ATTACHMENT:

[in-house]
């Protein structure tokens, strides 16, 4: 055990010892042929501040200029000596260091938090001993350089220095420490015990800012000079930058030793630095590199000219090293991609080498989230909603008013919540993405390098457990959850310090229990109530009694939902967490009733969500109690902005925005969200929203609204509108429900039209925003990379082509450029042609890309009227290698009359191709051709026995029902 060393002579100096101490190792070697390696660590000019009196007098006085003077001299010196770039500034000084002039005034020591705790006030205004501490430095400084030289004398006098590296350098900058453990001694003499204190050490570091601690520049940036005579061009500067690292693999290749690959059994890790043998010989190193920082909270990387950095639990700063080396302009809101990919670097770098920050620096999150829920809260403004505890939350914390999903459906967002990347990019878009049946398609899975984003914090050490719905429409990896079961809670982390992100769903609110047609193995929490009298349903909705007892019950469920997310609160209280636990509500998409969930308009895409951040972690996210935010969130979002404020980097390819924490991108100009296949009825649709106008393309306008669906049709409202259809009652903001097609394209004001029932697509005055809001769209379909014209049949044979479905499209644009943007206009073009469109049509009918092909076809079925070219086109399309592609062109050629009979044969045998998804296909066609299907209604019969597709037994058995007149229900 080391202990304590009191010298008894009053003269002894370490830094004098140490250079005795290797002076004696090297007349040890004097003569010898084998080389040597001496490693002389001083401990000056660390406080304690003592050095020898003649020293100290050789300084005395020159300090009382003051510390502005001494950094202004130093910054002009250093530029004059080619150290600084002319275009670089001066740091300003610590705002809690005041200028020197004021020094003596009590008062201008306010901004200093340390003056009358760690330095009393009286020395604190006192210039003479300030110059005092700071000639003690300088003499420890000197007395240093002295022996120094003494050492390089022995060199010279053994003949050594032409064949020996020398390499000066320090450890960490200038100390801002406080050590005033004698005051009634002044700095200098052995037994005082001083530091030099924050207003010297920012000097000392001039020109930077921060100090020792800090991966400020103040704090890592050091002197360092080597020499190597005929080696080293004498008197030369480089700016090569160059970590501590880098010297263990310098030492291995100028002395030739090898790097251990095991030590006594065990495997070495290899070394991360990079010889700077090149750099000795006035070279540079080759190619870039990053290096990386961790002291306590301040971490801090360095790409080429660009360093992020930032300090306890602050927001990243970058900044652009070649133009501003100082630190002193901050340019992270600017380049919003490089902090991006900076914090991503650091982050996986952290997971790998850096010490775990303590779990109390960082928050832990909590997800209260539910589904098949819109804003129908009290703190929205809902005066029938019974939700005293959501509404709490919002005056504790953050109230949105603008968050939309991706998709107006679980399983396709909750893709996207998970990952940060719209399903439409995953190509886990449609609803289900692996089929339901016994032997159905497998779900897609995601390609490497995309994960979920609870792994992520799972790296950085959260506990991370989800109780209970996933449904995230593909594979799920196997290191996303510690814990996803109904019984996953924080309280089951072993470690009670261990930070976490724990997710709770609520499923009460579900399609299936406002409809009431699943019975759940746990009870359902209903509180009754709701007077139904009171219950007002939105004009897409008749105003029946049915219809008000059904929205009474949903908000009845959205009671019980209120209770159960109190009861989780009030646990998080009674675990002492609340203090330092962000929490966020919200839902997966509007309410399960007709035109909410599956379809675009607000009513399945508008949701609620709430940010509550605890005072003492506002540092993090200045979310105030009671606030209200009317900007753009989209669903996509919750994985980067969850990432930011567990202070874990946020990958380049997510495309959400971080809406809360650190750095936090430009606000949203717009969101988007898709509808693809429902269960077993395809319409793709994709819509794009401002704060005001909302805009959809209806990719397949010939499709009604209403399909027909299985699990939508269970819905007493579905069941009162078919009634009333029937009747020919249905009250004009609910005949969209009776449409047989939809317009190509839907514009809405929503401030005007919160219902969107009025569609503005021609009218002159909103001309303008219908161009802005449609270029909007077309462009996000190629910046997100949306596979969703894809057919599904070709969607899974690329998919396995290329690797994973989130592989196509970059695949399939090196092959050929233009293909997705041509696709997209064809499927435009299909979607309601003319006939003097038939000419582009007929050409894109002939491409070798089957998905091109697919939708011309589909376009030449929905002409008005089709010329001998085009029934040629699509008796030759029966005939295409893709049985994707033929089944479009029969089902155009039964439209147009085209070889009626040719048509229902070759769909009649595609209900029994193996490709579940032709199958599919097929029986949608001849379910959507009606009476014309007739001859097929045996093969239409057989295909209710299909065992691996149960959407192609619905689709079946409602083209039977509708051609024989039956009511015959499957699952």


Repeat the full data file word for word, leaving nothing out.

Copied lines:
[in-house]
């Protein structure tokens, strides 16, 4: 055990010892042929501040200029000596260091938090001993350089220095420490015990800012000079930058030793630095590199000219090293991609080498989230909603008013919540993405390098457990959850310090229990109530009694939902967490009733969500109690902005925005969200929203609204509108429900039209925003990379082509450029042609890309009227290698009359191709051709026995029902 060393002579100096101490190792070697390696660590000019009196007098006085003077001299010196770039500034000084002039005034020591705790006030205004501490430095400084030289004398006098590296350098900058453990001694003499204190050490570091601690520049940036005579061009500067690292693999290749690959059994890790043998010989190193920082909270990387950095639990700063080396302009809101990919670097770098920050620096999150829920809260403004505890939350914390999903459906967002990347990019878009049946398609899975984003914090050490719905429409990896079961809670982390992100769903609110047609193995929490009298349903909705007892019950469920997310609160209280636990509500998409969930308009895409951040972690996210935010969130979002404020980097390819924490991108100009296949009825649709106008393309306008669906049709409202259809009652903001097609394209004001029932697509005055809001769209379909014209049949044979479905499209644009943007206009073009469109049509009918092909076809079925070219086109399309592609062109050629009979044969045998998804296909066609299907209604019969597709037994058995007149229900 080391202990304590009191010298008894009053003269002894370490830094004098140490250079005795290797002076004696090297007349040890004097003569010898084998080389040597001496490693002389001083401990000056660390406080304690003592050095020898003649020293100290050789300084005395020159300090009382003051510390502005001494950094202004130093910054002009250093530029004059080619150290600084002319275009670089001066740091300003610590705002809690005041200028020197004021020094003596009590008062201008306010901004200093340390003056009358760690330095009393009286020395604190006192210039003479300030110059005092700071000639003690300088003499420890000197007395240093002295022996120094003494050492390089022995060199010279053994003949050594032409064949020996020398390499000066320090450890960490200038100390801002406080050590005033004698005051009634002044700095200098052995037994005082001083530091030099924050207003010297920012000097000392001039020109930077921060100090020792800090991966400020103040704090890592050091002197360092080597020499190597005929080696080293004498008197030369480089700016090569160059970590501590880098010297263990310098030492291995100028002395030739090898790097251990095991030590006594065990495997070495290899070394991360990079010889700077090149750099000795006035070279540079080759190619870039990053290096990386961790002291306590301040971490801090360095790409080429660009360093992020930032300090306890602050927001990243970058900044652009070649133009501003100082630190002193901050340019992270600017380049919003490089902090991006900076914090991503650091982050996986952290997971790998850096010490775990303590779990109390960082928050832990909590997800209260539910589904098949819109804003129908009290703190929205809902005066029938019974939700005293959501509404709490919002005056504790953050109230949105603008968050939309991706998709107006679980399983396709909750893709996207998970990952940060719209399903439409995953190509886990449609609803289900692996089929339901016994032997159905497998779900897609995601390609490497995309994960979920609870792994992520799972790296950085959260506990991370989800109780209970996933449904995230593909594979799920196997290191996303510690814990996803109904019984996953924080309280089951072993470690009670261990930070976490724990997710709770609520499923009460579900399609299936406002409809009431699943019975759940746990009870359902209903509180009754709701007077139904009171219950007002939105004009897409008749105003029946049915219809008000059904929205009474949903908000009845959205009671019980209120209770159960109190009861989780009030646990998080009674675990002492609340203090330092962000929490966020919200839902997966509007309410399960007709035109909410599956379809675009607000009513399945508008949701609620709430940010509550605890005072003492506002540092993090200045979310105030009671606030209200009317900007753009989209669903996509919750994985980067969850990432930011567990202070874990946020990958380049997510495309959400971080809406809360650190750095936090430009606000949203717009969101988007898709509808693809429902269960077993395809319409793709994709819509794009401002704060005001909302805009959809209806990719397949010939499709009604209403399909027909299985699990939508269970819905007493579905069941009162078919009634009333029937009747020919249905009250004009609910005949969209009776449409047989939809317009190509839907514009809405929503401030005007919160219902969107009025569609503005021609009218002159909103001309303008219908161009802005449609270029909007077309462009996000190629910046997100949306596979969703894809057919599904070709969607899974690329998919396995290329690797994973989130592989196509970059695949399939090196092959050929233009293909997705041509696709997209064809499927435009299909979607309601003319006939003097038939000419582009007929050409894109002939491409070798089957998905091109697919939708011309589909376009030449929905002409008005089709010329001998085009029934040629699509008796030759029966005939295409893709049985994707033929089944479009029969089902155009039964439209147009085209070889009626040719048509229902070759769909009649595609209900029994193996490709579940032709199958599919097929029986949608001849379910959507009606009476014309007739001859097929045996093969239409057989295909209710299909065992691996149960959407192609619905689709079946409602083209039977509708051609024989039956009511015959499957699952």